Dealing with the occasional nasty email is a reality of being a public figure, but a newly elected Minnesota state senator is sharing one of hers to highlight an issue facing many new and expectant mothers.
On Saturday, Sen. Julia Coleman, a Republican who began her first term in the state legislature this month, tweeted a message she received from a "very angry woman on Instagram":
"Congratulations on your pregnancy," the message reads. "You lacked transparency and hid this from the voters when you were running. And now instead of working you'll be on parental leave."
Pointing out that she worked "nonstop while pregnant and postpartum" with her first child and that she intends to do the same with her forthcoming twins, Coleman said it's "no one's business if a woman is pregnant, candidate or not, until they are ready to share the news."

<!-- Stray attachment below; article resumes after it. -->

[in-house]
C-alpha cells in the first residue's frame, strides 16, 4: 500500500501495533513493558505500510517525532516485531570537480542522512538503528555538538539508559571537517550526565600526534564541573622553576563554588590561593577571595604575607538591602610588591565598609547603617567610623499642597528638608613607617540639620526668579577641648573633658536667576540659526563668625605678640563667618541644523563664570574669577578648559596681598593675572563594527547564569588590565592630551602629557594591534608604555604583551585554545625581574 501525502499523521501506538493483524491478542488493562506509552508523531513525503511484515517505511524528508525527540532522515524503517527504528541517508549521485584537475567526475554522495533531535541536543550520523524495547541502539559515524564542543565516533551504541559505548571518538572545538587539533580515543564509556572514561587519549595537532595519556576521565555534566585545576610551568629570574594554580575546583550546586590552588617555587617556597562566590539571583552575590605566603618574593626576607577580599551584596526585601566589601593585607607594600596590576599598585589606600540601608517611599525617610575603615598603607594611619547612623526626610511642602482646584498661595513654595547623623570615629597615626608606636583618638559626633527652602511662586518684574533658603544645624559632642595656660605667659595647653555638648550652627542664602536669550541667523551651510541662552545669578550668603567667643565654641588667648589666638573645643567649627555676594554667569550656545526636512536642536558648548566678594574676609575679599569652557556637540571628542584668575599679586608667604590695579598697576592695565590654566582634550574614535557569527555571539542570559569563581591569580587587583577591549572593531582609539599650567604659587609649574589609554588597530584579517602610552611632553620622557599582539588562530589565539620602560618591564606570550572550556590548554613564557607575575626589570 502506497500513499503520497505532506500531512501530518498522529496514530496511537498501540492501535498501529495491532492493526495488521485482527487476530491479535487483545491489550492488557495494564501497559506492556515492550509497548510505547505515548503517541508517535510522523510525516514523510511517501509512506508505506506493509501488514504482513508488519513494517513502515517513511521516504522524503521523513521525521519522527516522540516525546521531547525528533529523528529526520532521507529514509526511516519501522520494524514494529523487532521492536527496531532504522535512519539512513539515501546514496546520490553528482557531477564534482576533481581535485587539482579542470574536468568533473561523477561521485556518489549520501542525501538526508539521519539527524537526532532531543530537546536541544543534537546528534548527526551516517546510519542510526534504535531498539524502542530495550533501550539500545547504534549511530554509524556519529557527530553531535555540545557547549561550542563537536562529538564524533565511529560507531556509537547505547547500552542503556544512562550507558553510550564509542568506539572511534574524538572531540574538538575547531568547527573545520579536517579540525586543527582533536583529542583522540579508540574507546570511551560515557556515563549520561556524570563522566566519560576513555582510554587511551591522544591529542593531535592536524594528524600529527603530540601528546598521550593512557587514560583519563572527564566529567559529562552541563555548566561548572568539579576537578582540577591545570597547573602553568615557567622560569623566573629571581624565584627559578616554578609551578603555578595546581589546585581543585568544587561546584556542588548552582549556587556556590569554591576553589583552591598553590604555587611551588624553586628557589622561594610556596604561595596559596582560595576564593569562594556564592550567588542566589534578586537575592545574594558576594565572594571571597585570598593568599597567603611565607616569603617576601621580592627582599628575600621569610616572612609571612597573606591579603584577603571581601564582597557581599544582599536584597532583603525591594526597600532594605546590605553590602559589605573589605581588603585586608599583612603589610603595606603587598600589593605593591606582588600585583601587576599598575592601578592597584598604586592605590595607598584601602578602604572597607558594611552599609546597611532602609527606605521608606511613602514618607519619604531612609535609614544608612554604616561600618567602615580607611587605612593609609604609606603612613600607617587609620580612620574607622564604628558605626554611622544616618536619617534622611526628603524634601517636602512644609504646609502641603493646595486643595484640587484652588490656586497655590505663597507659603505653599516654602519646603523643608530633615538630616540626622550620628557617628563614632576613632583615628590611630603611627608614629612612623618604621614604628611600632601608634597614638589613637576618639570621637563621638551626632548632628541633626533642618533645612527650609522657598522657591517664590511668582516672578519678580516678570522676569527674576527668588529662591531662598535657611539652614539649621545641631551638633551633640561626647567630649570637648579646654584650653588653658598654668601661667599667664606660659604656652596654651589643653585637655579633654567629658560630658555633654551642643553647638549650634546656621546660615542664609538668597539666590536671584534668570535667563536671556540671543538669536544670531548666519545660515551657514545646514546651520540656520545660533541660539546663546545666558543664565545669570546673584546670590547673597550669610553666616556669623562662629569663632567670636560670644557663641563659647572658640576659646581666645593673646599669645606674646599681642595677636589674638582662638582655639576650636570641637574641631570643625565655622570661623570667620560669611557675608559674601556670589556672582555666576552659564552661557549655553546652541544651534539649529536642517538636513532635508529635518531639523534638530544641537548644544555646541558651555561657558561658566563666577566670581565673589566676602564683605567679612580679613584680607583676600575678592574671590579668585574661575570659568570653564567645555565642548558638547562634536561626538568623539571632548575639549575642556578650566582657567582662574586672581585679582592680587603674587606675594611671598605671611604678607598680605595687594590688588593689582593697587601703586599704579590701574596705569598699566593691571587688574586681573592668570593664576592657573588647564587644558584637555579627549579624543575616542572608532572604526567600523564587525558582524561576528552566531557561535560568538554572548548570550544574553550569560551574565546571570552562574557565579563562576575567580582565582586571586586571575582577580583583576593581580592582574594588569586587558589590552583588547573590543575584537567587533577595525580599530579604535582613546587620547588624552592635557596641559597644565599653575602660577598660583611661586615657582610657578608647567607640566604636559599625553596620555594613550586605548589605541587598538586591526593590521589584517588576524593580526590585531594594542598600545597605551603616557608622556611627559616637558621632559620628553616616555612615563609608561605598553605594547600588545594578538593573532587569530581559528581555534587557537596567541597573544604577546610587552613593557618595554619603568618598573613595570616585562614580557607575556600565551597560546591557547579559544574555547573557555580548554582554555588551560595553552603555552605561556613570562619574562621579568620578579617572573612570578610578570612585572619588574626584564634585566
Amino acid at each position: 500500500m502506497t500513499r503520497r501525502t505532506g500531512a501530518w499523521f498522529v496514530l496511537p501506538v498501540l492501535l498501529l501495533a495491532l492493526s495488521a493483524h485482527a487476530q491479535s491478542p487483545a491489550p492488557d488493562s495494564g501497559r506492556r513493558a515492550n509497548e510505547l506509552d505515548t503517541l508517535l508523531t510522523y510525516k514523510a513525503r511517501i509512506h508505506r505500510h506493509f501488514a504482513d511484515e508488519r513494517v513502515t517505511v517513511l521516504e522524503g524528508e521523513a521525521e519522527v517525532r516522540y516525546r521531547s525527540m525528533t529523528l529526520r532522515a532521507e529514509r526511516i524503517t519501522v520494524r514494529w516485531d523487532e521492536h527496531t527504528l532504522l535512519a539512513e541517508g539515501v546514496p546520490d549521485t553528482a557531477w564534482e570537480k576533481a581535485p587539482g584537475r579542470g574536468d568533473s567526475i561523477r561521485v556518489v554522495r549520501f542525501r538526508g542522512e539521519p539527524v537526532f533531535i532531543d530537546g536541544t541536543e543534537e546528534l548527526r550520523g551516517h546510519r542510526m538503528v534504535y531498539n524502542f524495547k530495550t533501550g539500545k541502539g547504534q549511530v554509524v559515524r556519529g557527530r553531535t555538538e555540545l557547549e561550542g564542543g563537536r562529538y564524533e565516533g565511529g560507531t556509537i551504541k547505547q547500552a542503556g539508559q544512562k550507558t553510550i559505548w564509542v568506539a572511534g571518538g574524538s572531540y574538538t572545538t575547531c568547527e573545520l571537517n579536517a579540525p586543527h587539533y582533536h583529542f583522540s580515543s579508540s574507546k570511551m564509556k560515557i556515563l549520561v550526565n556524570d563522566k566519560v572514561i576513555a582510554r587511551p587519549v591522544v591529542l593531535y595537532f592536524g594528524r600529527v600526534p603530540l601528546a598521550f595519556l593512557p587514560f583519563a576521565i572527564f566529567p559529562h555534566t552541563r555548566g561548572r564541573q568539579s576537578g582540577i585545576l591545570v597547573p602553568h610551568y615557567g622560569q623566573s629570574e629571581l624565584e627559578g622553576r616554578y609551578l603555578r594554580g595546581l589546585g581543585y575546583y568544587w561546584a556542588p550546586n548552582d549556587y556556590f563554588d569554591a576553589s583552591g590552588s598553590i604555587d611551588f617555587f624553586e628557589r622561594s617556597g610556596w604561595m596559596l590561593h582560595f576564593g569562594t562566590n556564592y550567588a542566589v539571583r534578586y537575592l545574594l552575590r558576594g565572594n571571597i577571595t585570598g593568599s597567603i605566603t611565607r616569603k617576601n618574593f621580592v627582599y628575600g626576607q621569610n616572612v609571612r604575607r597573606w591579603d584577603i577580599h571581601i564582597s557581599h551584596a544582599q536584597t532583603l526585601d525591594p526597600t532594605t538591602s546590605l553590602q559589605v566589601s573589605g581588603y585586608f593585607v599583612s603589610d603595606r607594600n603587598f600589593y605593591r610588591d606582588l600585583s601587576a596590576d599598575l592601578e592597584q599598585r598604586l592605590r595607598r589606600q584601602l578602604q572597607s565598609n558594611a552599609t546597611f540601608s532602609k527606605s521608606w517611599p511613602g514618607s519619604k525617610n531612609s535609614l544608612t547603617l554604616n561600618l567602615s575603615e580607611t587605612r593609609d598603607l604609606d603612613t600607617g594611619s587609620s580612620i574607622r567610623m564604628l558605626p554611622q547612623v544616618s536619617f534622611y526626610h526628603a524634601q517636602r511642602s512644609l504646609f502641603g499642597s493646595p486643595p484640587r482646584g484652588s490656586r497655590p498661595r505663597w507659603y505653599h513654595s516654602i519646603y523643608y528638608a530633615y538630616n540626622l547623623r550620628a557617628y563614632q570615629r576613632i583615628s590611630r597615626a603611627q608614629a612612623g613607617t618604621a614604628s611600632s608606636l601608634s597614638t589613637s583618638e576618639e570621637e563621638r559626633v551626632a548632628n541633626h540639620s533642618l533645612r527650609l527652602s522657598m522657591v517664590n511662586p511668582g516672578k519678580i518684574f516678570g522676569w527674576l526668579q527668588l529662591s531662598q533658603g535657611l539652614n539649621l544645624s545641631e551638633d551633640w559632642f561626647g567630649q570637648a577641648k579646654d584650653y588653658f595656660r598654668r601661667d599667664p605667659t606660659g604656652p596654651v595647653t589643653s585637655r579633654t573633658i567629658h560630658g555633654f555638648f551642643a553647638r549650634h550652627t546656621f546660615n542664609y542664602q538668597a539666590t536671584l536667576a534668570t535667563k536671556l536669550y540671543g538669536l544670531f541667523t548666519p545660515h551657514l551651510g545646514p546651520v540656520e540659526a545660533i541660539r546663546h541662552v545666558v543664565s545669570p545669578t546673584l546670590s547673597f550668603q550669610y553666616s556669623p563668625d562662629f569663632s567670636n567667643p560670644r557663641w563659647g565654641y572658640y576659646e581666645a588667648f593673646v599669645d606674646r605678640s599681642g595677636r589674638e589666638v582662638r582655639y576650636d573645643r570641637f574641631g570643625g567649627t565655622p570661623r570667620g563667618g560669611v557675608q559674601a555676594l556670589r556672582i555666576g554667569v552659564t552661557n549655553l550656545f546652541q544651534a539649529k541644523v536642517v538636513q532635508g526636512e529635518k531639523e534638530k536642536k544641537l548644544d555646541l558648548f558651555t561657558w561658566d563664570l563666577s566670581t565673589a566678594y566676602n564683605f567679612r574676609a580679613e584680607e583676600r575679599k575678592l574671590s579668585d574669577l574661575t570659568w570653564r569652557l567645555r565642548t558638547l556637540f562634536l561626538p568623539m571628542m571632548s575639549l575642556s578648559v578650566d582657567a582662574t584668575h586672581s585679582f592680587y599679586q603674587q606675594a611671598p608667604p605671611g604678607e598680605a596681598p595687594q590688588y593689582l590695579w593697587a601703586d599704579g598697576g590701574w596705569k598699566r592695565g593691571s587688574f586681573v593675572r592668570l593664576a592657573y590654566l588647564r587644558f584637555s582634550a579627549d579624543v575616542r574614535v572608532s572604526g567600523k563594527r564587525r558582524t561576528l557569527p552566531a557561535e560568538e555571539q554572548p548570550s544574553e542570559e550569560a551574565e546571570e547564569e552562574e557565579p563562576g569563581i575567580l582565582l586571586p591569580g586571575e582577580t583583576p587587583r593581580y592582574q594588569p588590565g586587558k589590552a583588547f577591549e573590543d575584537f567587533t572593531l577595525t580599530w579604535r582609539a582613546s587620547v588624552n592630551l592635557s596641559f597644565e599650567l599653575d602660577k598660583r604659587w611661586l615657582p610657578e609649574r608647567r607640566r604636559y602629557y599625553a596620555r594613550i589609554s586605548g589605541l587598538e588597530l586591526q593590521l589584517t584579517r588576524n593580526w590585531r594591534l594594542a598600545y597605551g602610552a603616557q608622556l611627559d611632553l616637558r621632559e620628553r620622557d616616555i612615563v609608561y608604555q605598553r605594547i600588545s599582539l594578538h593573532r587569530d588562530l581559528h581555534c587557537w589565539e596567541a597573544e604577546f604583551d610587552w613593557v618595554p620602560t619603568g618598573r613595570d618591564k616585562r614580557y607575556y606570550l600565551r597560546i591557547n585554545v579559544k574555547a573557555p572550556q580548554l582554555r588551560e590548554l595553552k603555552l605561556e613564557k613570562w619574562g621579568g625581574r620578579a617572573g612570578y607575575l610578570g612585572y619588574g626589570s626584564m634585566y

"Given the issues I had with my son's pregnancy, I wanted to make sure the baby (surprise, babies!) were safe and healthy," she says of her decision not to broadcast the fact that she was expecting.
"Women deserve better than this," Coleman added. "We are damned if we do and damned if we don't. So do what's best for you and yours Mamas."
Pregnancy discrimination isn't just an issue women face on social media. A 2018 New York Times report found the problem is "rampant" in some of "America's biggest companies."
Despite employers taking steps to make workplaces more welcoming to mothers, the paper says, "these advances haven’t changed a simple fact: Whether women work at Walmart or on Wall Street, getting pregnant is often the moment they are knocked off the professional ladder."
Coleman represents Minnesota's State Senate District 47, which covers an area southwest of Minneapolis and includes Chaska, Chanhassen and Norwood Young America.